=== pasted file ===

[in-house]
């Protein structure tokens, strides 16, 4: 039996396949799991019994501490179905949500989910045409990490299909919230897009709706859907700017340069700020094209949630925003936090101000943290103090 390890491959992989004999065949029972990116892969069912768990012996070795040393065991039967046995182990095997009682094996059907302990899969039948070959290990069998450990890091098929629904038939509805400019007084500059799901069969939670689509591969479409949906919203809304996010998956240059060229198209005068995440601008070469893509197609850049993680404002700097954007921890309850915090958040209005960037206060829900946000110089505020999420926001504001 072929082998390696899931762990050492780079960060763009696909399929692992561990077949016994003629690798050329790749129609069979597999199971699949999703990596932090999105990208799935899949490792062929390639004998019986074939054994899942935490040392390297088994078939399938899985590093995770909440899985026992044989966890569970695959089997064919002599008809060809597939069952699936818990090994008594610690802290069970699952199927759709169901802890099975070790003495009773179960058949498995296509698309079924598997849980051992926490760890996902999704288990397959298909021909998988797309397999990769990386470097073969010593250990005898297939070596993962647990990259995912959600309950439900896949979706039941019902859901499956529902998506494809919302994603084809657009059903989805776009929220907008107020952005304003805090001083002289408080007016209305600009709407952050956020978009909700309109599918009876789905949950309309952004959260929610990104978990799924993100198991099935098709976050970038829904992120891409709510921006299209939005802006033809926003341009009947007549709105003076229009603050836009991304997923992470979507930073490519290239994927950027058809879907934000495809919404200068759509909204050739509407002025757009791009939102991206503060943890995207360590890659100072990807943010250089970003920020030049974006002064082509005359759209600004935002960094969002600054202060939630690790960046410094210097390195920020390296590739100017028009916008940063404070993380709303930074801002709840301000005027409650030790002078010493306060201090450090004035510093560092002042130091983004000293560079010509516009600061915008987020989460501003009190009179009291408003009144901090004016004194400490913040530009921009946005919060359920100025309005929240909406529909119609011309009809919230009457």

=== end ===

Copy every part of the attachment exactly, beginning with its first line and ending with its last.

[in-house]
């Protein structure tokens, strides 16, 4: 039996396949799991019994501490179905949500989910045409990490299909919230897009709706859907700017340069700020094209949630925003936090101000943290103090 390890491959992989004999065949029972990116892969069912768990012996070795040393065991039967046995182990095997009682094996059907302990899969039948070959290990069998450990890091098929629904038939509805400019007084500059799901069969939670689509591969479409949906919203809304996010998956240059060229198209005068995440601008070469893509197609850049993680404002700097954007921890309850915090958040209005960037206060829900946000110089505020999420926001504001 072929082998390696899931762990050492780079960060763009696909399929692992561990077949016994003629690798050329790749129609069979597999199971699949999703990596932090999105990208799935899949490792062929390639004998019986074939054994899942935490040392390297088994078939399938899985590093995770909440899985026992044989966890569970695959089997064919002599008809060809597939069952699936818990090994008594610690802290069970699952199927759709169901802890099975070790003495009773179960058949498995296509698309079924598997849980051992926490760890996902999704288990397959298909021909998988797309397999990769990386470097073969010593250990005898297939070596993962647990990259995912959600309950439900896949979706039941019902859901499956529902998506494809919302994603084809657009059903989805776009929220907008107020952005304003805090001083002289408080007016209305600009709407952050956020978009909700309109599918009876789905949950309309952004959260929610990104978990799924993100198991099935098709976050970038829904992120891409709510921006299209939005802006033809926003341009009947007549709105003076229009603050836009991304997923992470979507930073490519290239994927950027058809879907934000495809919404200068759509909204050739509407002025757009791009939102991206503060943890995207360590890659100072990807943010250089970003920020030049974006002064082509005359759209600004935002960094969002600054202060939630690790960046410094210097390195920020390296590739100017028009916008940063404070993380709303930074801002709840301000005027409650030790002078010493306060201090450090004035510093560092002042130091983004000293560079010509516009600061915008987020989460501003009190009179009291408003009144901090004016004194400490913040530009921009946005919060359920100025309005929240909406529909119609011309009809919230009457």